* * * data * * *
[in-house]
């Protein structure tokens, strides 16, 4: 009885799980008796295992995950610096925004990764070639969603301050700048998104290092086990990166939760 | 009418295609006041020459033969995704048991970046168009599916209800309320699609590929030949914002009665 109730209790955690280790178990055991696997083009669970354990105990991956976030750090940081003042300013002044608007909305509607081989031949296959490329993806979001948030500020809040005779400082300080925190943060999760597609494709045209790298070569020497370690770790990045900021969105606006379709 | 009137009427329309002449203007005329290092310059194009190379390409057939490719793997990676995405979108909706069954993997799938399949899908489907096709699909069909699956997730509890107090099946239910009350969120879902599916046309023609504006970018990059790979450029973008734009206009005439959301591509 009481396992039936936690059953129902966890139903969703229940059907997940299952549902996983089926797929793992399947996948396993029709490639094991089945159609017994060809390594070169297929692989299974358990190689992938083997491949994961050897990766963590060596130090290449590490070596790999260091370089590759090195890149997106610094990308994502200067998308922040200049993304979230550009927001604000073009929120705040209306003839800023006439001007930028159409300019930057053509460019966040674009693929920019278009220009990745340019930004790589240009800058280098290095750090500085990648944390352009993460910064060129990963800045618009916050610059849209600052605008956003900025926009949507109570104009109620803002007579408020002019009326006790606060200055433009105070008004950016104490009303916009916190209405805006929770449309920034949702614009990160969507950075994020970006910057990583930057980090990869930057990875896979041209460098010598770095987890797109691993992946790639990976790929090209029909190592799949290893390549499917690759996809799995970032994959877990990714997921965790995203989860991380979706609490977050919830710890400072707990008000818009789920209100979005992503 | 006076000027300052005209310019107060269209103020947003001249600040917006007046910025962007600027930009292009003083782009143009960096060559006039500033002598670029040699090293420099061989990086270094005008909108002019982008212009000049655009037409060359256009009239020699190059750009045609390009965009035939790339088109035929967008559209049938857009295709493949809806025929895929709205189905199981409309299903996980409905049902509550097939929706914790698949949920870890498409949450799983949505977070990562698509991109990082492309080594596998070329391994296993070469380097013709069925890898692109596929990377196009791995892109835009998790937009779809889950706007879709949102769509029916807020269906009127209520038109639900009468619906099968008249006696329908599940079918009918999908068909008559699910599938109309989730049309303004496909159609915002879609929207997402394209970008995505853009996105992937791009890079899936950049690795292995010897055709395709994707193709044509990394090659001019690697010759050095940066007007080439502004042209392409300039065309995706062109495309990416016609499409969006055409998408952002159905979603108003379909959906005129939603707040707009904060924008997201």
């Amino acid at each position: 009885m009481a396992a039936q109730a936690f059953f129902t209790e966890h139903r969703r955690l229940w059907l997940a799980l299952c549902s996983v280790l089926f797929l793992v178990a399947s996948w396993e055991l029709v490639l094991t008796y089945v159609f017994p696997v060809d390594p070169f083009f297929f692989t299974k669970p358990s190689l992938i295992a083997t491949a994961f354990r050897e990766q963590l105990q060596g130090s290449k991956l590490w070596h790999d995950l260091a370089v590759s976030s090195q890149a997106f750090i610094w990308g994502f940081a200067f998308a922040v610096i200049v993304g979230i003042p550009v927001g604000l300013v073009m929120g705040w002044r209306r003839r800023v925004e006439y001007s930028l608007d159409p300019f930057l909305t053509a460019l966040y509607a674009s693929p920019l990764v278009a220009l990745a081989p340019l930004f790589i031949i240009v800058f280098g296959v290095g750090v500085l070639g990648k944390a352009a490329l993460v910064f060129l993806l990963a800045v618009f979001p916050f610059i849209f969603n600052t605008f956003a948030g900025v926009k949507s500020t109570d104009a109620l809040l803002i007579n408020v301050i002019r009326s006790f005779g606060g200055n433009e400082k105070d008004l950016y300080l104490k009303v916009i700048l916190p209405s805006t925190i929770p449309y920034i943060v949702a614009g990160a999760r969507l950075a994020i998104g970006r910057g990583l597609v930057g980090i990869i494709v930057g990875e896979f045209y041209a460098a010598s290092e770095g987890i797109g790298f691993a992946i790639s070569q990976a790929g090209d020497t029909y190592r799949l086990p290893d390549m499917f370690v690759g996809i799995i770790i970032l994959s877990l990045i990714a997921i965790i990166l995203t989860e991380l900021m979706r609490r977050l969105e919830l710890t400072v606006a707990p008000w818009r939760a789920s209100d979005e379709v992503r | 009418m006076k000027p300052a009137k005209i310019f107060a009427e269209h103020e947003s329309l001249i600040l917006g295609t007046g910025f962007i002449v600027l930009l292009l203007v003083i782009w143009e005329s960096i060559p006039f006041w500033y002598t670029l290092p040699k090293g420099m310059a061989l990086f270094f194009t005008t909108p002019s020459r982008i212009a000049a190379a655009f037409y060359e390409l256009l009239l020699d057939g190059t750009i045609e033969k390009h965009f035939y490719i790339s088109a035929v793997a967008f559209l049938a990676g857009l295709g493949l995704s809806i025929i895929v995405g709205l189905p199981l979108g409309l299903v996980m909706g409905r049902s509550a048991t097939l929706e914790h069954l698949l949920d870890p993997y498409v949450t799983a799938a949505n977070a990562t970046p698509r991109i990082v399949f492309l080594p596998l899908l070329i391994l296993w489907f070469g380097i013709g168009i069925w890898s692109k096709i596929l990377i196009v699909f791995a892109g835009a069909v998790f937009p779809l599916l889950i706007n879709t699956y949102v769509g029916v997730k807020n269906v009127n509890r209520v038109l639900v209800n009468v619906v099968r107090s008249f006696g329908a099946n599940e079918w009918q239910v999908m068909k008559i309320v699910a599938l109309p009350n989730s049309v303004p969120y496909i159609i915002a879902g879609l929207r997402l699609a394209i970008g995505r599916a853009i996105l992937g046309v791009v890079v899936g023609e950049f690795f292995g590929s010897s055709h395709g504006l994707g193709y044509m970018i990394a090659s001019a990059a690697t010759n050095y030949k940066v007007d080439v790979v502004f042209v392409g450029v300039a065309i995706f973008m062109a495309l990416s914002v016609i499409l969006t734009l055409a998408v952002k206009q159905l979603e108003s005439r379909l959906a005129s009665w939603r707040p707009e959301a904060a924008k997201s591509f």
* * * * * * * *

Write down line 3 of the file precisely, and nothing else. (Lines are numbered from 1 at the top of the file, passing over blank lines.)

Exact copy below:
């Amino acid at each position: 009885m009481a396992a039936q109730a936690f059953f129902t209790e966890h139903r969703r955690l229940w059907l997940a799980l299952c549902s996983v280790l089926f797929l793992v178990a399947s996948w396993e055991l029709v490639l094991t008796y089945v159609f017994p696997v060809d390594p070169f083009f297929f692989t299974k669970p358990s190689l992938i295992a083997t491949a994961f354990r050897e990766q963590l105990q060596g130090s290449k991956l590490w070596h790999d995950l260091a370089v590759s976030s090195q890149a997106f750090i610094w990308g994502f940081a200067f998308a922040v610096i200049v993304g979230i003042p550009v927001g604000l300013v073009m929120g705040w002044r209306r003839r800023v925004e006439y001007s930028l608007d159409p300019f930057l909305t053509a460019l966040y509607a674009s693929p920019l990764v278009a220009l990745a081989p340019l930004f790589i031949i240009v800058f280098g296959v290095g750090v500085l070639g990648k944390a352009a490329l993460v910064f060129l993806l990963a800045v618009f979001p916050f610059i849209f969603n600052t605008f956003a948030g900025v926009k949507s500020t109570d104009a109620l809040l803002i007579n408020v301050i002019r009326s006790f005779g606060g200055n433009e400082k105070d008004l950016y300080l104490k009303v916009i700048l916190p209405s805006t925190i929770p449309y920034i943060v949702a614009g990160a999760r969507l950075a994020i998104g970006r910057g990583l597609v930057g980090i990869i494709v930057g990875e896979f045209y041209a460098a010598s290092e770095g987890i797109g790298f691993a992946i790639s070569q990976a790929g090209d020497t029909y190592r799949l086990p290893d390549m499917f370690v690759g996809i799995i770790i970032l994959s877990l990045i990714a997921i965790i990166l995203t989860e991380l900021m979706r609490r977050l969105e919830l710890t400072v606006a707990p008000w818009r939760a789920s209100d979005e379709v992503r | 009418m006076k000027p300052a009137k005209i310019f107060a009427e269209h103020e947003s329309l001249i600040l917006g295609t007046g910025f962007i002449v600027l930009l292009l203007v003083i782009w143009e005329s960096i060559p006039f006041w500033y002598t670029l290092p040699k090293g420099m310059a061989l990086f270094f194009t005008t909108p002019s020459r982008i212009a000049a190379a655009f037409y060359e390409l256009l009239l020699d057939g190059t750009i045609e033969k390009h965009f035939y490719i790339s088109a035929v793997a967008f559209l049938a990676g857009l295709g493949l995704s809806i025929i895929v995405g709205l189905p199981l979108g409309l299903v996980m909706g409905r049902s509550a048991t097939l929706e914790h069954l698949l949920d870890p993997y498409v949450t799983a799938a949505n977070a990562t970046p698509r991109i990082v399949f492309l080594p596998l899908l070329i391994l296993w489907f070469g380097i013709g168009i069925w890898s692109k096709i596929l990377i196009v699909f791995a892109g835009a069909v998790f937009p779809l599916l889950i706007n879709t699956y949102v769509g029916v997730k807020n269906v009127n509890r209520v038109l639900v209800n009468v619906v099968r107090s008249f006696g329908a099946n599940e079918w009918q239910v999908m068909k008559i309320v699910a599938l109309p009350n989730s049309v303004p969120y496909i159609i915002a879902g879609l929207r997402l699609a394209i970008g995505r599916a853009i996105l992937g046309v791009v890079v899936g023609e950049f690795f292995g590929s010897s055709h395709g504006l994707g193709y044509m970018i990394a090659s001019a990059a690697t010759n050095y030949k940066v007007d080439v790979v502004f042209v392409g450029v300039a065309i995706f973008m062109a495309l990416s914002v016609i499409l969006t734009l055409a998408v952002k206009q159905l979603e108003s005439r379909l959906a005129s009665w939603r707040p707009e959301a904060a924008k997201s591509f």